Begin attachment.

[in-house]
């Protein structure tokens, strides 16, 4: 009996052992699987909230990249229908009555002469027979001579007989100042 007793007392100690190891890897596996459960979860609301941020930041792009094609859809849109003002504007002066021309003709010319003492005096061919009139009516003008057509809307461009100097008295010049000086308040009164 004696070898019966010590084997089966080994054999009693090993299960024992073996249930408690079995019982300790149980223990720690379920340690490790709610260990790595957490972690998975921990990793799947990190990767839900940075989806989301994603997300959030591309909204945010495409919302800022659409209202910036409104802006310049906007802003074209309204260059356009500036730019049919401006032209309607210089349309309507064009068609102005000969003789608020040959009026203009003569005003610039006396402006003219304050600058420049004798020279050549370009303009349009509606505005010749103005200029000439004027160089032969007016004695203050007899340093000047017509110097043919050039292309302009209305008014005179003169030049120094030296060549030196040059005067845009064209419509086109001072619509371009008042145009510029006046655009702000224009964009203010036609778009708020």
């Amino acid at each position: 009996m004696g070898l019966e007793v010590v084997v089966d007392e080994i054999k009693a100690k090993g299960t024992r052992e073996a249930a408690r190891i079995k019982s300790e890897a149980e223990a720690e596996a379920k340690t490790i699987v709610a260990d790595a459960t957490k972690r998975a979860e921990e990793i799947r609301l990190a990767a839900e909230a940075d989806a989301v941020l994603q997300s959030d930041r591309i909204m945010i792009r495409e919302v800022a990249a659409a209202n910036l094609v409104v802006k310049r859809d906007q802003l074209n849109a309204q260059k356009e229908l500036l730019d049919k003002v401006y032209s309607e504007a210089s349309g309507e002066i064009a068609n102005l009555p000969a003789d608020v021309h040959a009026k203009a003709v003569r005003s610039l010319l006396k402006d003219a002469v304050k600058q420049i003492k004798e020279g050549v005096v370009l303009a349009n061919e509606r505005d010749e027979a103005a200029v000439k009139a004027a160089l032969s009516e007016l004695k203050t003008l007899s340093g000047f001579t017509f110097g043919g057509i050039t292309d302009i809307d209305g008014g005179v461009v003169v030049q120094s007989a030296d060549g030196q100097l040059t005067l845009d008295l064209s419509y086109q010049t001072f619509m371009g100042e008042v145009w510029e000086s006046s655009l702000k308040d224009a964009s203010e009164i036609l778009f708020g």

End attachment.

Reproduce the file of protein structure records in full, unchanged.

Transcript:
[in-house]
């Protein structure tokens, strides 16, 4: 009996052992699987909230990249229908009555002469027979001579007989100042 007793007392100690190891890897596996459960979860609301941020930041792009094609859809849109003002504007002066021309003709010319003492005096061919009139009516003008057509809307461009100097008295010049000086308040009164 004696070898019966010590084997089966080994054999009693090993299960024992073996249930408690079995019982300790149980223990720690379920340690490790709610260990790595957490972690998975921990990793799947990190990767839900940075989806989301994603997300959030591309909204945010495409919302800022659409209202910036409104802006310049906007802003074209309204260059356009500036730019049919401006032209309607210089349309309507064009068609102005000969003789608020040959009026203009003569005003610039006396402006003219304050600058420049004798020279050549370009303009349009509606505005010749103005200029000439004027160089032969007016004695203050007899340093000047017509110097043919050039292309302009209305008014005179003169030049120094030296060549030196040059005067845009064209419509086109001072619509371009008042145009510029006046655009702000224009964009203010036609778009708020």
């Amino acid at each position: 009996m004696g070898l019966e007793v010590v084997v089966d007392e080994i054999k009693a100690k090993g299960t024992r052992e073996a249930a408690r190891i079995k019982s300790e890897a149980e223990a720690e596996a379920k340690t490790i699987v709610a260990d790595a459960t957490k972690r998975a979860e921990e990793i799947r609301l990190a990767a839900e909230a940075d989806a989301v941020l994603q997300s959030d930041r591309i909204m945010i792009r495409e919302v800022a990249a659409a209202n910036l094609v409104v802006k310049r859809d906007q802003l074209n849109a309204q260059k356009e229908l500036l730019d049919k003002v401006y032209s309607e504007a210089s349309g309507e002066i064009a068609n102005l009555p000969a003789d608020v021309h040959a009026k203009a003709v003569r005003s610039l010319l006396k402006d003219a002469v304050k600058q420049i003492k004798e020279g050549v005096v370009l303009a349009n061919e509606r505005d010749e027979a103005a200029v000439k009139a004027a160089l032969s009516e007016l004695k203050t003008l007899s340093g000047f001579t017509f110097g043919g057509i050039t292309d302009i809307d209305g008014g005179v461009v003169v030049q120094s007989a030296d060549g030196q100097l040059t005067l845009d008295l064209s419509y086109q010049t001072f619509m371009g100042e008042v145009w510029e000086s006046s655009l702000k308040d224009a964009s203010e009164i036609l778009f708020g």